Now, we see players in the All-Star game stay in the game for most of the playing time, and some players never get into the game at all. Maybe the "honor" of having been selected to the team is enough for most, but it would sure as hell piss me off if I were part of such a roster but didn't get to play. These guys are supposed to be the best (a point that is open to debate when you consider the many ways All-Stars are chosen, but that isn't the debate here), so let them all play!
Now, on to the Red Sox...
The team has the best record in baseball (53-34) and leads the AL East by ten games over the Yankees and Blue Jays, who are each one game under .500. Are we looking at a 100-win season? Probably not. 95 is a more likely figure. To do that, the Sox have to go 42-33 the rest of the way. The Yanks need to go 53-24 to reach 95 wins, while the Jays must go 52-23. The division appears to be safe, but one never knows (as this past weekend's sweep at the hands of the Tigers in Detroit shows). Let's review the team, position-by-position:
First baseman Kevin Youkilis has been terrific. He has been more aggressive at the plate this season than last season, which has led to him having produced more runs at this stage of the year than he did at this time last year. And he is still exhibiting good discipline at the plate. He is also playing a fine defensive first base. Trouble is, he missed the last Detroit series and part of the previous Devil Rays series with a quadricep pull. He needs to be healthy in the second half as his bat has become a reliable weapon.
Second baseman Dustin Pedroia has proven my early predictions about him to be wrong, and I couldn't be happier about that. After six weeks of getting the bat knocked out of his hands, he has rebounded, and is now hitting .318. He has done so well that manager Terry Francona has moved him from the 8-9 spot to the two spot lately. He is also playing great defense, exhibiting good range and a strong arm.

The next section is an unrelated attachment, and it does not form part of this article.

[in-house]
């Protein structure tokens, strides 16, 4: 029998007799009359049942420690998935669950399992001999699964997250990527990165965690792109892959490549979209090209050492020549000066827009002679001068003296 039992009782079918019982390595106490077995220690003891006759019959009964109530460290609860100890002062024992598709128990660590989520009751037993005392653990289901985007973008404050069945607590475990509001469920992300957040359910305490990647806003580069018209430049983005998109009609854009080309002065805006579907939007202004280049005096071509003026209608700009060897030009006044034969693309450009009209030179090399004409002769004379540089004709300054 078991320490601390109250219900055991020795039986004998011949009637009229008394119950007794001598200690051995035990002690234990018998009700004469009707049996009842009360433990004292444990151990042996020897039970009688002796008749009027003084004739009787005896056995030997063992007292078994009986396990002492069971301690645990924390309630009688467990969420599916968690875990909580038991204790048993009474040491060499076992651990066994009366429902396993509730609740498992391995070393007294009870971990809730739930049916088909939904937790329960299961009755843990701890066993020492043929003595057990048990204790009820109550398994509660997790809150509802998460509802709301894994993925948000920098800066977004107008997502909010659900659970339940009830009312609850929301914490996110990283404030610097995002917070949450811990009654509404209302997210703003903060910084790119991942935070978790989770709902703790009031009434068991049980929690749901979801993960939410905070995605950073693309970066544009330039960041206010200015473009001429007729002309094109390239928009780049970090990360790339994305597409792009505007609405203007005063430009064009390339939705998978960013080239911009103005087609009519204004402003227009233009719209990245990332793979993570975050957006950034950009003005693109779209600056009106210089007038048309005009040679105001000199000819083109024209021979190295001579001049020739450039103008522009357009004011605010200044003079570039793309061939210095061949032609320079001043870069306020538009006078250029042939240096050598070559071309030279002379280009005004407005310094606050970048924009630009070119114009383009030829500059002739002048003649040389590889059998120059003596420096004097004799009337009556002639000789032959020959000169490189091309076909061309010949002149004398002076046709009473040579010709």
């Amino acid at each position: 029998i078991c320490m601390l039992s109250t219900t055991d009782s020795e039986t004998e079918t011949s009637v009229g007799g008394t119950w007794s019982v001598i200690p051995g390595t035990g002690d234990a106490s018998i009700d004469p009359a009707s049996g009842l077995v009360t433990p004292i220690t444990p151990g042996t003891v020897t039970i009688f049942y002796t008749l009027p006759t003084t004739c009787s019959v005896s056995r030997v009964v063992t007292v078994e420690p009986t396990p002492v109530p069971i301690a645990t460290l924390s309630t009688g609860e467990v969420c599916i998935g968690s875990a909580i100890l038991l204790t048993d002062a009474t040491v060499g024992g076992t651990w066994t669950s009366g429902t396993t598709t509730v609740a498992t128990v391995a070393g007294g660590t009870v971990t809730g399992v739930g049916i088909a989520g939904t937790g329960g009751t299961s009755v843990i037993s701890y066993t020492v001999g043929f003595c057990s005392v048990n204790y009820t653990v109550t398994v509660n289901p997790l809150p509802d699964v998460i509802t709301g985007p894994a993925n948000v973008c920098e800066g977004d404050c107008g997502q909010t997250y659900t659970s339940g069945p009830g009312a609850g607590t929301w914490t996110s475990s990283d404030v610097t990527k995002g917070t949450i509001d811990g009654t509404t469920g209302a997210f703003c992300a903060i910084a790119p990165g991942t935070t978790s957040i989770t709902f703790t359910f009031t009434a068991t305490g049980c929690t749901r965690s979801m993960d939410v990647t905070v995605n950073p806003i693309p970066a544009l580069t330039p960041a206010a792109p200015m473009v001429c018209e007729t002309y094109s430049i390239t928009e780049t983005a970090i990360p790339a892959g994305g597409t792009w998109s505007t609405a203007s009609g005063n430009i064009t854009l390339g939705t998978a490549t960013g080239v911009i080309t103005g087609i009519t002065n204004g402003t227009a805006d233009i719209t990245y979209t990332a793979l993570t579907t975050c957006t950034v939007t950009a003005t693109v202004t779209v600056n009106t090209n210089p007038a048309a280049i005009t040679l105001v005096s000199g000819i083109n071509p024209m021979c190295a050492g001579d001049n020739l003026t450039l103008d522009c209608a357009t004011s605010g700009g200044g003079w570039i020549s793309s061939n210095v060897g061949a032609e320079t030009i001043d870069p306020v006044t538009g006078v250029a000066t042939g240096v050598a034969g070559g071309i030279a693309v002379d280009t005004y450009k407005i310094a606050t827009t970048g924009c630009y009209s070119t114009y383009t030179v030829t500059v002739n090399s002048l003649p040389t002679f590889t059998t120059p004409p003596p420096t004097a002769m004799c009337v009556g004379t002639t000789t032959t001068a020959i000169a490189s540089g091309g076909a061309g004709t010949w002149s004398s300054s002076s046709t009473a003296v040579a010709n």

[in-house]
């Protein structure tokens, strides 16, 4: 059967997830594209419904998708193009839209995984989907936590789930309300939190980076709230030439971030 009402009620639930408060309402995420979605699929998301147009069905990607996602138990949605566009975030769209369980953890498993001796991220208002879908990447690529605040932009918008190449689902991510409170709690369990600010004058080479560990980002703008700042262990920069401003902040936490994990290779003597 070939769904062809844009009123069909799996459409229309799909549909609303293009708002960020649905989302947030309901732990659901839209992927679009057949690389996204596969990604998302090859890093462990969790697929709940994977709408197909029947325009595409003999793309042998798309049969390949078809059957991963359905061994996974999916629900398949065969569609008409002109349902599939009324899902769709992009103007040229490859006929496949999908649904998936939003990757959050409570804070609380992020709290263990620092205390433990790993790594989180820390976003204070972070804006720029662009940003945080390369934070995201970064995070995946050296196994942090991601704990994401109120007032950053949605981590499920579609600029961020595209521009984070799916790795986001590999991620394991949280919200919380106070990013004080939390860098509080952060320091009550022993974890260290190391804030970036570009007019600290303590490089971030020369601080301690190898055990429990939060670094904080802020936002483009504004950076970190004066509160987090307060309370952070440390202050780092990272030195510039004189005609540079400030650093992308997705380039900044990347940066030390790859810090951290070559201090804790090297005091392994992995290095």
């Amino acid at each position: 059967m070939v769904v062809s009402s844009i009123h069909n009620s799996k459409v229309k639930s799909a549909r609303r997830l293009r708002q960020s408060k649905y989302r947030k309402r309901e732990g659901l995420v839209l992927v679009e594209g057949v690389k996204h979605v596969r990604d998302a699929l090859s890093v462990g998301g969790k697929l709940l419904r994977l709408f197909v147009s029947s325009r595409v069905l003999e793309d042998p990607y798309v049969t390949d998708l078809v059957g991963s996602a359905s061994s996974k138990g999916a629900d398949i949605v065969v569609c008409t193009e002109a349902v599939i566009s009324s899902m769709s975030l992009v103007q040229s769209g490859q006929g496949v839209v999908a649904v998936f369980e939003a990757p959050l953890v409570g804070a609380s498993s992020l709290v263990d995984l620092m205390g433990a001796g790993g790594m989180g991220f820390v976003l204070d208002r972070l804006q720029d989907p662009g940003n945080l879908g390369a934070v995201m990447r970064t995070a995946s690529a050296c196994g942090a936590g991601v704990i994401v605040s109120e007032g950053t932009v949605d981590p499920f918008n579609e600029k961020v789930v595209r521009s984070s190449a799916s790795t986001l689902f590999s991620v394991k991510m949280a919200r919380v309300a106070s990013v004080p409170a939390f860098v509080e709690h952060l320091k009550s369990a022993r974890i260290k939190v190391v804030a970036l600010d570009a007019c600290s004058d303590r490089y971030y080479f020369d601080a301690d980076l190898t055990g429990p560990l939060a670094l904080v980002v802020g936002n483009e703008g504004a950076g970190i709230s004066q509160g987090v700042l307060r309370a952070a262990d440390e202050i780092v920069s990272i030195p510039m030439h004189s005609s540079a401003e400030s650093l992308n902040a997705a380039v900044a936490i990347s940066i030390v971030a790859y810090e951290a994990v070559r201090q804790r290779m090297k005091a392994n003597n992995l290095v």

Third baseman Mike Lowell has been terrific, and is an All-Star. He is the team co-leader in homers with Papi (14) and the leader in RBI (63). How many of us thought THAT would have been the case back on Opening Day. He is, despite an awful start with the glove, playing good defense lately, and he remains a cornerstone of this lineup.
Shortstop Julio Lugo has had a terrible season at bat. He is hitting .197 with a .270 on-base percentage, something Terry Francona finally woke up and corrected by dropping Lugo to ninth in the order. Somehow, Lugo is among the league leaders in steals with 22, and has only been caught twice. Imagine what those numbers would be if he'd merely operated at his career norm coming into the season of .340 OBP. In the field, he started well, but has seemed shaky of late. Ironically, he hit well in the final game of the Detroit series. Go figure.
Left fielder Manny Ramirez is an All-Star despite having an off-year. His production rates are down all across the board. He is, however, capable of getting hot and carrying the team for a solid month. His defense has been typical Manny--underrated with the occasional adventure.